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      Adult Lactose Digestion Status and Effects on Disease

      Canadian Journal of Gastroenterology and Hepatology

      Hindawi Limited

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          Abstract

          BACKGROUND: Adult assimilation of lactose divides humans into dominant lactase-persistent and recessive nonpersistent phenotypes.

          OBJECTIVES: To review three medical parameters of lactose digestion, namely: the changing concept of lactose intolerance; the possible impact on diseases of microbial adaptation in lactase-nonpersistent populations; and the possibility that the evolution of lactase has influenced some disease pattern distributions.

          METHODS: A PubMed, Google Scholar and manual review of articles were used to provide a narrative review of the topic.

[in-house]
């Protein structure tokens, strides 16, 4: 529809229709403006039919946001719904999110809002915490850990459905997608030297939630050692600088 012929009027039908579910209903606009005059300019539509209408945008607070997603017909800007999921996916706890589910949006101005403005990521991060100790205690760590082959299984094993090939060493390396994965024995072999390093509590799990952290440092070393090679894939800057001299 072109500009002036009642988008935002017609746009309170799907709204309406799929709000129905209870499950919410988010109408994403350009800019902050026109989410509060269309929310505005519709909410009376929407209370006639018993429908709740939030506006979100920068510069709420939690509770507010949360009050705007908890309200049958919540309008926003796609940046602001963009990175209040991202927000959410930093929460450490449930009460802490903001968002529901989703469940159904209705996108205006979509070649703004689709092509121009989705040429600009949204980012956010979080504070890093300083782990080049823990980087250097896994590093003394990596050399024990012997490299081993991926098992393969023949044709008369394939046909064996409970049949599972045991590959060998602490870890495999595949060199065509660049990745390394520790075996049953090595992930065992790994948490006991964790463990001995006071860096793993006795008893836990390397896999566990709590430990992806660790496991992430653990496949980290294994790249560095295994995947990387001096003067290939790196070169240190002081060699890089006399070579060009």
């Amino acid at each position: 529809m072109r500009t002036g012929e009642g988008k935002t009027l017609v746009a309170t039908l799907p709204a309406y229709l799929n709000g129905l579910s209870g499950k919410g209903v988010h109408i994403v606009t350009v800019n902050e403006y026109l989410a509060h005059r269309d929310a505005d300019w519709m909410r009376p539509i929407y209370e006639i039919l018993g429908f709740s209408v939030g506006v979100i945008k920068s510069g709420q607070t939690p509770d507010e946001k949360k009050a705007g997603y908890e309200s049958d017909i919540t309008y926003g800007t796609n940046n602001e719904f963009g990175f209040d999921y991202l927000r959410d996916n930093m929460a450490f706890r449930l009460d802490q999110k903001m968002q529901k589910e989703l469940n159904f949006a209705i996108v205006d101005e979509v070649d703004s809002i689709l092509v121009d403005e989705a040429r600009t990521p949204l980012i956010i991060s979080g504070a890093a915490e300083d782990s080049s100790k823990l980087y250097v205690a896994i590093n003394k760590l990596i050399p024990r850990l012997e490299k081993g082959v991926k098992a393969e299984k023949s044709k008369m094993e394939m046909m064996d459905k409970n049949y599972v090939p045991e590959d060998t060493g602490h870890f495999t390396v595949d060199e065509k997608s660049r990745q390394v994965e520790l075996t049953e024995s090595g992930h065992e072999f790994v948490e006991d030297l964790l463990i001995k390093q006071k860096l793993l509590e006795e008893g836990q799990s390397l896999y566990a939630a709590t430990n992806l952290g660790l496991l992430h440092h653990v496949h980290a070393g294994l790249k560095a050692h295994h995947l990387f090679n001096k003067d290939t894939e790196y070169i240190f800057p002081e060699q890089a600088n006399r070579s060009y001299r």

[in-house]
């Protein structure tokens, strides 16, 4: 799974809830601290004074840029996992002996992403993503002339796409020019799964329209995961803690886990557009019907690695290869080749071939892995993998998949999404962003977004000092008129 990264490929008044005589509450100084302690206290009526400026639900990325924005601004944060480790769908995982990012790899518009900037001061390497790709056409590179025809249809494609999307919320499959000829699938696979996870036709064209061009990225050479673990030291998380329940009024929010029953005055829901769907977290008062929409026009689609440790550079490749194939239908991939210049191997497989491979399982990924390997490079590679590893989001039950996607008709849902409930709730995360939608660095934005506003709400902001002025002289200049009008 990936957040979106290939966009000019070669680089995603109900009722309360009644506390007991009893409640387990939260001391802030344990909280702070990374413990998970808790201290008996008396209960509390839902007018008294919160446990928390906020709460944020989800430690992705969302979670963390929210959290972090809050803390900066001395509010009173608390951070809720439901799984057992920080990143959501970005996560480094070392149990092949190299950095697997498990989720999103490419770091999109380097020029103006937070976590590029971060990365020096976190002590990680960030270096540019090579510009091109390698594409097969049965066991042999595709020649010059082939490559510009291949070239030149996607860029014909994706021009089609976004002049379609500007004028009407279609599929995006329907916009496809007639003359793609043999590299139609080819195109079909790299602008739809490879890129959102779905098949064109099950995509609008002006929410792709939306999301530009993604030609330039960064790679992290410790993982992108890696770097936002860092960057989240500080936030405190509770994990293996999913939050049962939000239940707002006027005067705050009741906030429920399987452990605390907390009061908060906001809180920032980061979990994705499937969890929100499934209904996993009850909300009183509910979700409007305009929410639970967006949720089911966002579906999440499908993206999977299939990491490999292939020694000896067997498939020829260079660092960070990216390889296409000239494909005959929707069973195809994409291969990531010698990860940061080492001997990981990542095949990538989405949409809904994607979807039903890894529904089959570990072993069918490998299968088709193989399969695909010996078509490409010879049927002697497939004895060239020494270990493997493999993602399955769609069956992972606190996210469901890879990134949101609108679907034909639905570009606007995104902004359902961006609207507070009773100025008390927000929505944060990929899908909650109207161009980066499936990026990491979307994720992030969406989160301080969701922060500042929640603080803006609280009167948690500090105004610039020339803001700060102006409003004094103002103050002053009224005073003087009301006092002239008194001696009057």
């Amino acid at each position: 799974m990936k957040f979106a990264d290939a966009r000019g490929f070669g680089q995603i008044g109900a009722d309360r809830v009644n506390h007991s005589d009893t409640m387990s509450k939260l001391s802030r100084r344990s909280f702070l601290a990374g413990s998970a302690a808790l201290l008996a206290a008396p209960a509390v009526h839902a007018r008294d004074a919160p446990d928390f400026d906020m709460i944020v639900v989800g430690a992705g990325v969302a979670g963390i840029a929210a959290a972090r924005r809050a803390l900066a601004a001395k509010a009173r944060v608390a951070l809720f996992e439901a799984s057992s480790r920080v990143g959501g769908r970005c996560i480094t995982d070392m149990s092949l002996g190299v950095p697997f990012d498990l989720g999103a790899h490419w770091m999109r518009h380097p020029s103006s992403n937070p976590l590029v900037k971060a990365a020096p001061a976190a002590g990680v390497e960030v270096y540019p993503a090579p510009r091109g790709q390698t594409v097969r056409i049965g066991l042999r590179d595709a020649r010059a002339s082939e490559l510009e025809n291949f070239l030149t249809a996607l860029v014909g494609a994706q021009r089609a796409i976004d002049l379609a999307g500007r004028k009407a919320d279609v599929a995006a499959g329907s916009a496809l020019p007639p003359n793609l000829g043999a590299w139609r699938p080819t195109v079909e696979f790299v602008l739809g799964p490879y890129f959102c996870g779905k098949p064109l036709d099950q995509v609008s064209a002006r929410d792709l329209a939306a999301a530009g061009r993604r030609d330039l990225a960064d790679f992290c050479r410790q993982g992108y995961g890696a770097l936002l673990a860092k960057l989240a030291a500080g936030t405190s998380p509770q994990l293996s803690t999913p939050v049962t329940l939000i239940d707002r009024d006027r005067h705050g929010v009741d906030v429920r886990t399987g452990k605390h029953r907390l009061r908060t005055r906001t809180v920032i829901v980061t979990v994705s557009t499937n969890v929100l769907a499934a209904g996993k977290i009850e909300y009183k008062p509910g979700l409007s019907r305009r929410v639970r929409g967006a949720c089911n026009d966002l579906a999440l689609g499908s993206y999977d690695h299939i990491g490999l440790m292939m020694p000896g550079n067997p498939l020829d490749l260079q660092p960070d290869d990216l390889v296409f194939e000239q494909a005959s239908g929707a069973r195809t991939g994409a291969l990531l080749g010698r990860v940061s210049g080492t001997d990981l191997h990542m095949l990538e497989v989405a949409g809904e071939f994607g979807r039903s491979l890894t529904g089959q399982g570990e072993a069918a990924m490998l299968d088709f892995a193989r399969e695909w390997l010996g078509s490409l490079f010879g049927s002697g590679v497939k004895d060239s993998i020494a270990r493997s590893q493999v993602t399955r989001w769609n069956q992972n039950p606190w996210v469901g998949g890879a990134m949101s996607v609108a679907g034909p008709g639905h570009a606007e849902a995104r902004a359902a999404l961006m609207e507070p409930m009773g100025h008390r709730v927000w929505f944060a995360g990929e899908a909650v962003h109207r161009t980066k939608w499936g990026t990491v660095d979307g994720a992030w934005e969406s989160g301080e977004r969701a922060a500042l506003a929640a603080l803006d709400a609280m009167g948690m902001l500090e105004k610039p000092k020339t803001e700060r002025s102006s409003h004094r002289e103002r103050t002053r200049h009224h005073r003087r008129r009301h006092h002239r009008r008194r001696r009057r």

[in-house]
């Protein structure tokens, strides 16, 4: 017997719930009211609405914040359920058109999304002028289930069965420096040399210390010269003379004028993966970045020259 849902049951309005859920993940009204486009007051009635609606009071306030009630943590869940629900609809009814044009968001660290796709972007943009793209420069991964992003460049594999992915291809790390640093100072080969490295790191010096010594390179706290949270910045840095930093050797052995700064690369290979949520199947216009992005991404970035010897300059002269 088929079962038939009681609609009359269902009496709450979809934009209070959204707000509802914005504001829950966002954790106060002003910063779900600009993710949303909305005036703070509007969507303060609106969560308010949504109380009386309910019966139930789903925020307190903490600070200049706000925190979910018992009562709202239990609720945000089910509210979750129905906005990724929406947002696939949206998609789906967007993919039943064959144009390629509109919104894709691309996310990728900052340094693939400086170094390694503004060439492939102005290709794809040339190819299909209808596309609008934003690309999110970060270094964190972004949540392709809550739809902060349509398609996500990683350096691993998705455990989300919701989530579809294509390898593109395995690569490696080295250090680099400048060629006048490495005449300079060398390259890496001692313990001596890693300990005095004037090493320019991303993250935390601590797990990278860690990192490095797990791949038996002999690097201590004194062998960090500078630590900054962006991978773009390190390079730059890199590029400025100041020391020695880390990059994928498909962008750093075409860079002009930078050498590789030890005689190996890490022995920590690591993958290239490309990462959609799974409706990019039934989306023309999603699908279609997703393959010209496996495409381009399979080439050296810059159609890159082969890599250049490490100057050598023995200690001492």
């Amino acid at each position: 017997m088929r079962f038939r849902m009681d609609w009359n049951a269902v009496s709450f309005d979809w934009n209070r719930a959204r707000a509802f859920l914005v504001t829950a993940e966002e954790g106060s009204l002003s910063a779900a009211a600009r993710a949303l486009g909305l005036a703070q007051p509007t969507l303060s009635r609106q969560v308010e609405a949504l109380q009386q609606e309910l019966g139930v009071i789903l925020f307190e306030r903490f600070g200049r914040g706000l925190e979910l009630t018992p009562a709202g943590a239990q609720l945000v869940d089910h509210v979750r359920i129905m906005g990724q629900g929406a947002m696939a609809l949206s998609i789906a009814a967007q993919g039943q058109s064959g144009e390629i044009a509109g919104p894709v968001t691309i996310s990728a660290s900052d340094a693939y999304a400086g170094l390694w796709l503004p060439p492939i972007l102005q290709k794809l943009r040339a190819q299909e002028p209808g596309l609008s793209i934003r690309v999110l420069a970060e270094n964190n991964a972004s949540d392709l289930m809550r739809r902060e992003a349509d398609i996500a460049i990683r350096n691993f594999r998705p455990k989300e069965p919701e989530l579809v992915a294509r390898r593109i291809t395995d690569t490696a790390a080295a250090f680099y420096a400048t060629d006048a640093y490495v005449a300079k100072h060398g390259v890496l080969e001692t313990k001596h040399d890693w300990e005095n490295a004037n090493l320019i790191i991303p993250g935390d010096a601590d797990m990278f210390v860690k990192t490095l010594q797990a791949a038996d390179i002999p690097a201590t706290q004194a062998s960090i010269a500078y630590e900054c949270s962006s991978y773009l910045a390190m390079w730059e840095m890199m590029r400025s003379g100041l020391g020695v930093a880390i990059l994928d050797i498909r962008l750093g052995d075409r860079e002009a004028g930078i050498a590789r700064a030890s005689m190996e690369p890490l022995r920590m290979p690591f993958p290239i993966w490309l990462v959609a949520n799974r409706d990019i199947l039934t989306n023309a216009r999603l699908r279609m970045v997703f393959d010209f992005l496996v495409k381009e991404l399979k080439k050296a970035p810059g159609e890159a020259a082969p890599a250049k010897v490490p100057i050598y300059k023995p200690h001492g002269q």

RESULTS: The concept of lactose intolerance is changing and merging with food intolerances. Microbial adaptation to regular lactose consumption in lactase-nonpersistent individuals is supported by limited evidence. There is evidence suggestive of a relationship among geographical distributions of latitude, sunhine exposure and lactase proportional distributions worldwide.

          DISCUSSION: The definition of lactose intolerance has shifted away from association with lactose maldigestion. Lactose sensitivity is described equally in lactose digesters and maldigesters. The important medical consequence of withholding dairy foods could have a detrimental impact on several diseases; in addition, microbial adaptation in lactase-nonpersistent populations may alter risk for some diseases. There is suggestive evidence that the emergence of lactase persistence, together with human migrations before and after the emergence of lactase persistence, have impacted modern-day diseases.